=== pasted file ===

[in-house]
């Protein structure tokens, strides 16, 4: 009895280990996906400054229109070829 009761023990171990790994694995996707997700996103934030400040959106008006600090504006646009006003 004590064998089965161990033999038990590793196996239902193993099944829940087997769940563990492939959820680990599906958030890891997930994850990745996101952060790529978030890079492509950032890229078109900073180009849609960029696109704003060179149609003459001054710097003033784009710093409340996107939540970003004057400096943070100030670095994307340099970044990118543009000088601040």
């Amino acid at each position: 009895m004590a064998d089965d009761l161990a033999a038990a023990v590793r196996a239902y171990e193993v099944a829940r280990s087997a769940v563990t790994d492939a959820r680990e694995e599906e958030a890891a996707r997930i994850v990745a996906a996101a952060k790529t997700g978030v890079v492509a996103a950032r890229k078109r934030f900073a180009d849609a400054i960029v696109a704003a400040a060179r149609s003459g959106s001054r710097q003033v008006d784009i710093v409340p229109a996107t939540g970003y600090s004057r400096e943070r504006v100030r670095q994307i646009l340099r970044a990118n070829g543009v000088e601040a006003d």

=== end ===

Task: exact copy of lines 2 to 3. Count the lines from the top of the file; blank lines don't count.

């Protein structure tokens, strides 16, 4: 009895280990996906400054229109070829 009761023990171990790994694995996707997700996103934030400040959106008006600090504006646009006003 004590064998089965161990033999038990590793196996239902193993099944829940087997769940563990492939959820680990599906958030890891997930994850990745996101952060790529978030890079492509950032890229078109900073180009849609960029696109704003060179149609003459001054710097003033784009710093409340996107939540970003004057400096943070100030670095994307340099970044990118543009000088601040």
């Amino acid at each position: 009895m004590a064998d089965d009761l161990a033999a038990a023990v590793r196996a239902y171990e193993v099944a829940r280990s087997a769940v563990t790994d492939a959820r680990e694995e599906e958030a890891a996707r997930i994850v990745a996906a996101a952060k790529t997700g978030v890079v492509a996103a950032r890229k078109r934030f900073a180009d849609a400054i960029v696109a704003a400040a060179r149609s003459g959106s001054r710097q003033v008006d784009i710093v409340p229109a996107t939540g970003y600090s004057r400096e943070r504006v100030r670095q994307i646009l340099r970044a990118n070829g543009v000088e601040a006003d």